• To act as role models for students in developing the Science like and enterprising attitudes that will act as the foundation stones for motivating students to be lifelong learners.

For heads of department

  • To monitor, evaluate and review the work of the tutors in their subject area in delivering the careers guidance at the appropriate times during the school year.
  • To ensure that appropriate Science links are made where appropriate to facilitate work related learning and employer engagement in the enterprise process;
  • To include development of CEG in subject improvement planning.

Year group



Timetabled Careers lessons

National Careers week activities in registration

App building with local employers

Careers week with talk from local employers

SL make clear careers destination


Timetabled Careers lessons

Business challenge competition with local employers

NHS careers competition

National Careers week activities in registration

Subject teachers make links to careers


Timetabled Careers lessons

Mentoring event

National Careers week activities in registration

Breaking career stereotype activities


Personal Guidance

National Careers week activities in registration

Assembly guest speakers

Student ambassadors from local colleges

Future Skills Questionnaire

Work place encounters

University visits


National Careers week activities in registration

Mock interviews

Local careers fair

Self-employment session

Enterprise competition

Company insight days

Post-16 options evening


University visits

Foundation degree talk

Work experience

The big HE quiz

Future Skills Questionnaire

Preparing for employment/university


Work experience

Beyond personal statements session

How to find an apprenticeship session

Future Skills Questionnaire

Alumni mentoring

For the teacher in charge of careers across the Academy

  • To ensure that the CEG curriculum is planned effectively with clear learning outcomes and progression for all year groups in the Academy, in particular meeting the statutory requirements at KS4 & 5;
  • To liaise with the and external agencies such as Careers service in providing effective CEG to targeted students as agreed within the Careers service Service Partnership Agreement;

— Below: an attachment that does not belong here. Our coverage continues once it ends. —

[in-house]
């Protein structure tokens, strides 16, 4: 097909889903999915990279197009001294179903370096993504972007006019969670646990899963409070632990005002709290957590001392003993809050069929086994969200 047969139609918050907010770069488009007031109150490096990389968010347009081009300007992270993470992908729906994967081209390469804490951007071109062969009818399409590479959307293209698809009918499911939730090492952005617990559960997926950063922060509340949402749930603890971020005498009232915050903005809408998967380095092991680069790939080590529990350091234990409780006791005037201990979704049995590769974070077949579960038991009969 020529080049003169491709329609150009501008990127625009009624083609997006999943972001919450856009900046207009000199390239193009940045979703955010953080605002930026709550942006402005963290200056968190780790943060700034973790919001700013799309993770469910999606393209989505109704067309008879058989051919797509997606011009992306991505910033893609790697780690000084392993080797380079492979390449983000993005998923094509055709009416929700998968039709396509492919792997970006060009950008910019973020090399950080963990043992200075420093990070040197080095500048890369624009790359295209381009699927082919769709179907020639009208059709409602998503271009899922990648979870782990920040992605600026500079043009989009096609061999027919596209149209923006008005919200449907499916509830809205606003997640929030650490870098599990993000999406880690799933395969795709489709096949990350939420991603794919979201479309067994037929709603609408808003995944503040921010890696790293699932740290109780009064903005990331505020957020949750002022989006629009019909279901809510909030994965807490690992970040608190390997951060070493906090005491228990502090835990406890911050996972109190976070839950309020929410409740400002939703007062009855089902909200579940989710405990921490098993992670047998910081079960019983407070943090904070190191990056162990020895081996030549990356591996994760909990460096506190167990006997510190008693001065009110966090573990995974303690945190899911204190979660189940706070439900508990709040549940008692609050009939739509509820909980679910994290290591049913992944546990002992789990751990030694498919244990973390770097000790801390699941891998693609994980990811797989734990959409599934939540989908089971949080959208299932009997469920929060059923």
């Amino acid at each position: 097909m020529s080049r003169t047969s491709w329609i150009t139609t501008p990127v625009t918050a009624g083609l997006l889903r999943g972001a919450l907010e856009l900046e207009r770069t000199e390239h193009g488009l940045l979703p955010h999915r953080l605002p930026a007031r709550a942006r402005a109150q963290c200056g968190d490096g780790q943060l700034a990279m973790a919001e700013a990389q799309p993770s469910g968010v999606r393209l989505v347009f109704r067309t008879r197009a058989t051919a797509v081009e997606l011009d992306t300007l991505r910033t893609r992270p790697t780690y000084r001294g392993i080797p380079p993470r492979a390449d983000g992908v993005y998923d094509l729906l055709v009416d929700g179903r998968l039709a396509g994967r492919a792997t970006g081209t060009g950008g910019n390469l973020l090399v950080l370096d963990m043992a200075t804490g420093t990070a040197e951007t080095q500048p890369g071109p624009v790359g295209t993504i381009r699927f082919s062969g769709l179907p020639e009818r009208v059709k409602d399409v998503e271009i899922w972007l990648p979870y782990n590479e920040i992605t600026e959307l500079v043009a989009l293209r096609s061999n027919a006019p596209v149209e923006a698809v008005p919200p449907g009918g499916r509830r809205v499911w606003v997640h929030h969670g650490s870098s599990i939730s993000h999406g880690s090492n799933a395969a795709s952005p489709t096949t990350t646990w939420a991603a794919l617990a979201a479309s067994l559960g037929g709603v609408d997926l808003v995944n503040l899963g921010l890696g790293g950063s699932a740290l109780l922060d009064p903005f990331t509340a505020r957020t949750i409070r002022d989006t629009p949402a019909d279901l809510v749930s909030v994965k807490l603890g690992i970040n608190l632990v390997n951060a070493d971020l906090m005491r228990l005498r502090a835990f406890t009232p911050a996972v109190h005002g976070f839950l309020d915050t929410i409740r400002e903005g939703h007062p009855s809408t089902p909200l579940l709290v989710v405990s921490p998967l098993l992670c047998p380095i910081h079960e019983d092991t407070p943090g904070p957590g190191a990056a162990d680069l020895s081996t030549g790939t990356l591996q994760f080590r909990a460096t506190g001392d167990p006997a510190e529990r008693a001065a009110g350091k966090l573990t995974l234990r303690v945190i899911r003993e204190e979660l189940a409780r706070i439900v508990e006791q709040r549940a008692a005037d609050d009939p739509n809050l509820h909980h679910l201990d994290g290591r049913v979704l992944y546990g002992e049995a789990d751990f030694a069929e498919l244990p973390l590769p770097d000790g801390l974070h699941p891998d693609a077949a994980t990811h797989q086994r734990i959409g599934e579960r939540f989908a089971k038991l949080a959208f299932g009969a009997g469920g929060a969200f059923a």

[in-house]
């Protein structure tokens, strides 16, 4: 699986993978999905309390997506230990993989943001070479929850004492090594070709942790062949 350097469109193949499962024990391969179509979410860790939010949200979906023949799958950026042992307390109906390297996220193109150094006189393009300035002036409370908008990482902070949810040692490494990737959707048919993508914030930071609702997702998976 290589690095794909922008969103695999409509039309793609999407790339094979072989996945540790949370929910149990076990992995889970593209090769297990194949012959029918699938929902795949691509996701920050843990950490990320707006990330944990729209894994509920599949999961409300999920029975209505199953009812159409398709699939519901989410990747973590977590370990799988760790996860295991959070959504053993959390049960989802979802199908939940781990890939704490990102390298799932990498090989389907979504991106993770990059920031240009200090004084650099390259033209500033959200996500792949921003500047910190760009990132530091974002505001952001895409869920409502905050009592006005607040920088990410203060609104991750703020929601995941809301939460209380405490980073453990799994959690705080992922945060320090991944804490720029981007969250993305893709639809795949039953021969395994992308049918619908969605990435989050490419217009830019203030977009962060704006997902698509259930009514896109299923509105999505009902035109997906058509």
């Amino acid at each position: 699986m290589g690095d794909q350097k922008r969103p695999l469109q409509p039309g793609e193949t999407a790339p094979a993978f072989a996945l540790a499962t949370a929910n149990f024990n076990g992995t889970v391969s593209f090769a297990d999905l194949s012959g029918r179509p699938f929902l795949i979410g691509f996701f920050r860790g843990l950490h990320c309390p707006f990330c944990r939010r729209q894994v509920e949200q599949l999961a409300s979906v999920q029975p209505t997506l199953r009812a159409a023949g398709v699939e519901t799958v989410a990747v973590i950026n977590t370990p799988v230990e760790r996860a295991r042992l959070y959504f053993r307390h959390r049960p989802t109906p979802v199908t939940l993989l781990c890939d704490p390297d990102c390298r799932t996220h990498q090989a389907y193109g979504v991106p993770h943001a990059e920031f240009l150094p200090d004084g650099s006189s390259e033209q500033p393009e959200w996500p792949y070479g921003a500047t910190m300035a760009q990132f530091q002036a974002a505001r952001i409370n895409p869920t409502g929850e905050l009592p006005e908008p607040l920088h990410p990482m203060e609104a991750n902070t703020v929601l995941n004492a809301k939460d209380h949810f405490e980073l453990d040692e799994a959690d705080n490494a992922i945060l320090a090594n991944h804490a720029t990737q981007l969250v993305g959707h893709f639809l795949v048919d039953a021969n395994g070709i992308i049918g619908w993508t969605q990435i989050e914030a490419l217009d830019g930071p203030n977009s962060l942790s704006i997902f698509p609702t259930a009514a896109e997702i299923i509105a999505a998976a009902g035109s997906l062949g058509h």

• To liaise as required with employers/industry in supporting the Academy in planning Science links and developing careers provision, for example, organizing a Careers convention;
  • To co-ordinate the Aim Higher initiatives in order to raise awareness of further/higher education and to inspire students to think about the next steps in their education.

For the Academy Leadership Team

  • To ensure that there is adequate provision for CEG both through the subject curriculum on offer and PSHE;
  • To be responsible for ensuring that there are clear and tangible links between Science, Enterprise and CEG so that students, teachers and external agencies understand how enterprise and CEG are intrinsically linked.

For the governors

  • To be fully involved in supporting the Academy in its development of highly effective CEG. This could be in the form of governor (employer) support, guest speakers and project delivery so they act as role models and can talk to students.
  • To annually review and agree the CEG policy.

How CEG is Incorporated into DPA Life

Curriculum organisation

Students will benefit from targeted CEG through a range of assemblies, workshops and 1:1 meetings with the Academy Career Advisor. This provision will effectively target the learning outcomes of the National Framework for Careers Education and Guidance and will be carefully audited to show progression across all Key Stages.